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Categorized | Outdoors

Michigan frog and toad survey begins its 15th year

The Department of Natural Resources and Environment (DNRE) announced that this year will be the 15th annual statewide Frog and Toad Survey coordinated by the DNRE Wildlife Division.

Declining populations of frog, toads, and other amphibians have been documented worldwide since the 1980s. Studies suggest amphibians are disappearing due to habitat loss, pollution, disease and collection.

Michigan’s annual survey efforts help biologists keep tabs on frog and toad abundance and distribution in the state.

“We have collected a large, valuable data set to help us evaluate the condition of Michigan’s frog and toad populations,” said Lori Sargent, the DNRE’s survey coordinator.

The surveys are conducted by volunteer observers along a statewide system of permanent survey routes, each consisting of 10 wetland sites. These sites are visited three times during spring when frogs and toads are actively breeding. Observers listen for calling frogs and toads at each site, identify the species present and make an estimate of abundance.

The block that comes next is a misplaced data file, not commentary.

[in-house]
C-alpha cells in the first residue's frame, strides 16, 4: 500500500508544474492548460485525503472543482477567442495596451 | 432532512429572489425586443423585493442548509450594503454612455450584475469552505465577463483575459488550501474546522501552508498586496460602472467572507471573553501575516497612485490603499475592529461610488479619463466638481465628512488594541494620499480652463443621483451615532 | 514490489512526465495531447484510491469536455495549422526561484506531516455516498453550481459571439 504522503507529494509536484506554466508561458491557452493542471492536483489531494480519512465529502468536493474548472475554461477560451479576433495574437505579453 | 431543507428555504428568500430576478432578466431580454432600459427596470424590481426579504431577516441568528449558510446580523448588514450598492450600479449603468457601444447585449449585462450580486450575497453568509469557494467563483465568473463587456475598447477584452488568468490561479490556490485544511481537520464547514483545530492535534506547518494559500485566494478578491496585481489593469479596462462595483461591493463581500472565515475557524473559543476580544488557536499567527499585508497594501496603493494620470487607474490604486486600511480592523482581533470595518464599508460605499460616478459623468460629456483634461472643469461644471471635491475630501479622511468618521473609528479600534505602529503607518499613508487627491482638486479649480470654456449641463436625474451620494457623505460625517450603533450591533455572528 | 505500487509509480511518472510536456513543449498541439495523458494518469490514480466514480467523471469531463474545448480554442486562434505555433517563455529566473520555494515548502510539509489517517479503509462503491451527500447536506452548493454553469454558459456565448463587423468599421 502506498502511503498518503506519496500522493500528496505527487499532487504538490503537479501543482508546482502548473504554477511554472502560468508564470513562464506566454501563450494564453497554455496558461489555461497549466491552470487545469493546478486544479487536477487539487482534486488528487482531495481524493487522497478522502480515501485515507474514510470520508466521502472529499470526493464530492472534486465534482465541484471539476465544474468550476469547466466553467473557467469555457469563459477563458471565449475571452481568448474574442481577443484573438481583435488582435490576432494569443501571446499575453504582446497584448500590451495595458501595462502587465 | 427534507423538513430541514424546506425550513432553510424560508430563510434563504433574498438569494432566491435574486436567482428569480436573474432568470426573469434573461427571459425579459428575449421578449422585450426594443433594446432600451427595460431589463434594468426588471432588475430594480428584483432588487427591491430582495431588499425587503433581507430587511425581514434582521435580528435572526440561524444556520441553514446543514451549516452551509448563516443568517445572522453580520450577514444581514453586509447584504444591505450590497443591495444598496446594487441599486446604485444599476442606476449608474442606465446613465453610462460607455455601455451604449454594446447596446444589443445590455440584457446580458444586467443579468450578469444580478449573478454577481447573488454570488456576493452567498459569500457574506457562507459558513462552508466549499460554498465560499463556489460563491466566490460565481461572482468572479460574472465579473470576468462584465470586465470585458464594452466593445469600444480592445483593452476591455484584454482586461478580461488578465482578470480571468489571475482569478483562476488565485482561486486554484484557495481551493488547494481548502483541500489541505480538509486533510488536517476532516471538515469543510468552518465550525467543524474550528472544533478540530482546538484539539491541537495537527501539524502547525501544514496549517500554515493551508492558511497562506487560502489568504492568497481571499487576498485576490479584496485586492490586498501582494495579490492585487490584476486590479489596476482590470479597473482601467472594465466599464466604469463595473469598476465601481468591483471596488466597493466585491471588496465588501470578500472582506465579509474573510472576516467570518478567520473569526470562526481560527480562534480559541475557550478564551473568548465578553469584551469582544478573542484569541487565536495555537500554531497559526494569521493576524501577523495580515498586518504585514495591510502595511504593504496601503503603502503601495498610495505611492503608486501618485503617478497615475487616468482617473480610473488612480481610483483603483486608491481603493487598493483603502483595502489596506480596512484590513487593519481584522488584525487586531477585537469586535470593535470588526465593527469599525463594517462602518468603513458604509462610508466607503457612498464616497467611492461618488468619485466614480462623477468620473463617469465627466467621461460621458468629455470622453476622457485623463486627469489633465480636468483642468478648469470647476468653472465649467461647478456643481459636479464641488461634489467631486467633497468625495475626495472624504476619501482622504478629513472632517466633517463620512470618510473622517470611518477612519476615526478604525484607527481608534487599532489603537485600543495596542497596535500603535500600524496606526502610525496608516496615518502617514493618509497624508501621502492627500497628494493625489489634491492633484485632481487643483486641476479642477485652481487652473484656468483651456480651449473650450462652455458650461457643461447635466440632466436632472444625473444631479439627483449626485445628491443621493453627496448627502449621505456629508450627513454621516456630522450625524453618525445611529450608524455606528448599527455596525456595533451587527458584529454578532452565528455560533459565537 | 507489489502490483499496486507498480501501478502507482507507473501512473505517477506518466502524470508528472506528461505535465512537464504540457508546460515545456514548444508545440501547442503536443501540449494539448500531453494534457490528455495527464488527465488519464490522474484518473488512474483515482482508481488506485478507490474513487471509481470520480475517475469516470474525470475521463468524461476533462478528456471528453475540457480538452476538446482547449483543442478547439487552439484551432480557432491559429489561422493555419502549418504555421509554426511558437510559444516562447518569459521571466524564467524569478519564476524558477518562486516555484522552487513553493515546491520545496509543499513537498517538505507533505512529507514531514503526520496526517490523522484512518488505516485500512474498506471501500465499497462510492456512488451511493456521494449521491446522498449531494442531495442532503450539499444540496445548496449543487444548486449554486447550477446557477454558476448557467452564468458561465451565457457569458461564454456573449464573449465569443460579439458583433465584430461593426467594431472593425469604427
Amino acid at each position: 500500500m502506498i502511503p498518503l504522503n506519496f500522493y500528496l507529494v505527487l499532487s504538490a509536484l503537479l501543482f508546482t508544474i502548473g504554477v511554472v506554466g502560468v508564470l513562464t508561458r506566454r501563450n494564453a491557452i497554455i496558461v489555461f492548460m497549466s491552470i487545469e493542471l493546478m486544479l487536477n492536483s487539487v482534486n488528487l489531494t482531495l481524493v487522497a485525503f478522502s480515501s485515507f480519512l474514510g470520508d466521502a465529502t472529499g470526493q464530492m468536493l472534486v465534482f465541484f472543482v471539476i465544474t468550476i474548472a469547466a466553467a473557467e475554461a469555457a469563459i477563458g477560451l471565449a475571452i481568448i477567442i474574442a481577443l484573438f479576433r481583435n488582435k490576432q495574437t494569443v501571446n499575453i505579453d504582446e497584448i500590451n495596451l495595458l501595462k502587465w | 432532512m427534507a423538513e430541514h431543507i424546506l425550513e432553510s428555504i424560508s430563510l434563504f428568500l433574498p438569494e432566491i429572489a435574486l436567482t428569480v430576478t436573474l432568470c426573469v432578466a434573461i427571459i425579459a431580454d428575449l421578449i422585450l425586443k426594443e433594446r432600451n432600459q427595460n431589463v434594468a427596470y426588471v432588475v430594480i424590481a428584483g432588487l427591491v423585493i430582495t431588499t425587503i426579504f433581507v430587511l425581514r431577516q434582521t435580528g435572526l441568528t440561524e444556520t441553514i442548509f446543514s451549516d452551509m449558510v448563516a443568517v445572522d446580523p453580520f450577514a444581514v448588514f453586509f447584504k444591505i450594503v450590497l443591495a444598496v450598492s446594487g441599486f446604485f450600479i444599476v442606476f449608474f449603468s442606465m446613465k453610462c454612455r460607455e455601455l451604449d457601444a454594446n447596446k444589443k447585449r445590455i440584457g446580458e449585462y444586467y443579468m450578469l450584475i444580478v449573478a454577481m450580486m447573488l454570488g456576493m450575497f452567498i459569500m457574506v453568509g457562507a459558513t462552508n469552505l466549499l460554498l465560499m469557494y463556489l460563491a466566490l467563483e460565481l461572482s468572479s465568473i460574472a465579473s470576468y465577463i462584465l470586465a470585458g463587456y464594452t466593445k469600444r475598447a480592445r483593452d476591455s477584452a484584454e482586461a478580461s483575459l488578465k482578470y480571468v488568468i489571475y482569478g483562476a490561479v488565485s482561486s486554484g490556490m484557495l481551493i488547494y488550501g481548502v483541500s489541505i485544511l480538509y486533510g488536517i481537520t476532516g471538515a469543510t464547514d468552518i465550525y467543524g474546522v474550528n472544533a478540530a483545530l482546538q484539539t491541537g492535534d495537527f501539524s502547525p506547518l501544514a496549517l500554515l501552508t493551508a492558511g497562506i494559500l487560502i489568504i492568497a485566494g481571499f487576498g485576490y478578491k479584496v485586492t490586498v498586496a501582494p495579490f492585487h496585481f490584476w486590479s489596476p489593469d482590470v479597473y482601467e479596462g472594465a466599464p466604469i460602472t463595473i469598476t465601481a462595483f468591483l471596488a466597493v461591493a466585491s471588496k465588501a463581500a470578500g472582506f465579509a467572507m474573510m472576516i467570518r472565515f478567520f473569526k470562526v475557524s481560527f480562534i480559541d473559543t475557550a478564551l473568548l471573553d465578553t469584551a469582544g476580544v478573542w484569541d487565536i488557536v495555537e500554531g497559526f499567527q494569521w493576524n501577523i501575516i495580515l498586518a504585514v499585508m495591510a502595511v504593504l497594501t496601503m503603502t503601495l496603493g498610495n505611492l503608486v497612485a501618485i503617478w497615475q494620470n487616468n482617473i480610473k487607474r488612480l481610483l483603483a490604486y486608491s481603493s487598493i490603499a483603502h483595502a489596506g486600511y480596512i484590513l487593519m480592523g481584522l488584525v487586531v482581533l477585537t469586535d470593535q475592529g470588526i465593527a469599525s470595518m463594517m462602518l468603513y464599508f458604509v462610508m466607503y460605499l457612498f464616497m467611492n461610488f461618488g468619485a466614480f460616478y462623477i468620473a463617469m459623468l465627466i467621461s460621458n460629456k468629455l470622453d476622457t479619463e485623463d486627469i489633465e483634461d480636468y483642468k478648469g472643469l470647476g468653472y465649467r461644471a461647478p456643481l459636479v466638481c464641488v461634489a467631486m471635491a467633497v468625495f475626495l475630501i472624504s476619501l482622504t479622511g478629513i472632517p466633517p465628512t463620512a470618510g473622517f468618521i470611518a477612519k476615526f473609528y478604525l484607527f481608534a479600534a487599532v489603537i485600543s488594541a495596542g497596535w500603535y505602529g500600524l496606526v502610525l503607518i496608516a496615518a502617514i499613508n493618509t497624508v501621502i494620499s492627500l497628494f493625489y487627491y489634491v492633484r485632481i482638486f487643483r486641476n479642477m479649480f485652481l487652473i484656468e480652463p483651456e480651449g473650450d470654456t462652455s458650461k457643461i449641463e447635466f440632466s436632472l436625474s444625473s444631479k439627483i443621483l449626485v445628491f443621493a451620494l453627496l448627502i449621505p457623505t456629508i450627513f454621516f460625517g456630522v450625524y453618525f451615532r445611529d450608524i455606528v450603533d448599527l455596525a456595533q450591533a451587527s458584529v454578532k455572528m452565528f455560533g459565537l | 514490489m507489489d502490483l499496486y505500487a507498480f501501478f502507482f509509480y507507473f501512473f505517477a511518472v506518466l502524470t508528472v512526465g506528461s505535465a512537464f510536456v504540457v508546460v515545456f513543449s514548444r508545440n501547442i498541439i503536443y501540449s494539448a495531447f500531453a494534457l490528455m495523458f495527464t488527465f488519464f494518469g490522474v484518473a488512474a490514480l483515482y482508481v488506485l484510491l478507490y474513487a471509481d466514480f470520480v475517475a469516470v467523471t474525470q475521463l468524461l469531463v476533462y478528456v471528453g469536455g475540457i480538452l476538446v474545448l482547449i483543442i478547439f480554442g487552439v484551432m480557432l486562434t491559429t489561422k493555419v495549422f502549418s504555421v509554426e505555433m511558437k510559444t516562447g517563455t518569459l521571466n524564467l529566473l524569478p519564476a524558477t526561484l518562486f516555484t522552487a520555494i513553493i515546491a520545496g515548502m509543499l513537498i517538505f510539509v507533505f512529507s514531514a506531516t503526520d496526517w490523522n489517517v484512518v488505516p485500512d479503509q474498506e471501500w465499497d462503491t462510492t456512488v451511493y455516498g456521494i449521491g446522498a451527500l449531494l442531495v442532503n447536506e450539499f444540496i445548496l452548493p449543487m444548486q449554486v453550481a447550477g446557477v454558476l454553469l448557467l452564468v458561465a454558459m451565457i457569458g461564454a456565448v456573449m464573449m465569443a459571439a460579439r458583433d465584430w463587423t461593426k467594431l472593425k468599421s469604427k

“There are only about 200 routes statewide that are active routes. We could really use some new volunteers in all parts of the state,” said Sargent. “I encourage folks to consider joining us for a fun, educational time every spring and run a route. The continued success of the program is dependent on strong volunteer support.”

For additional information or to volunteer, please leave your contact information for Lori Sargent at 517-373-9418, or at SargentL@michigan.gov.

More information on the Frog and Toad Survey and other projects supported by the Nongame Fish and Wildlife Fund is available on the DNRE web site at www.michigan.gov/dnre.

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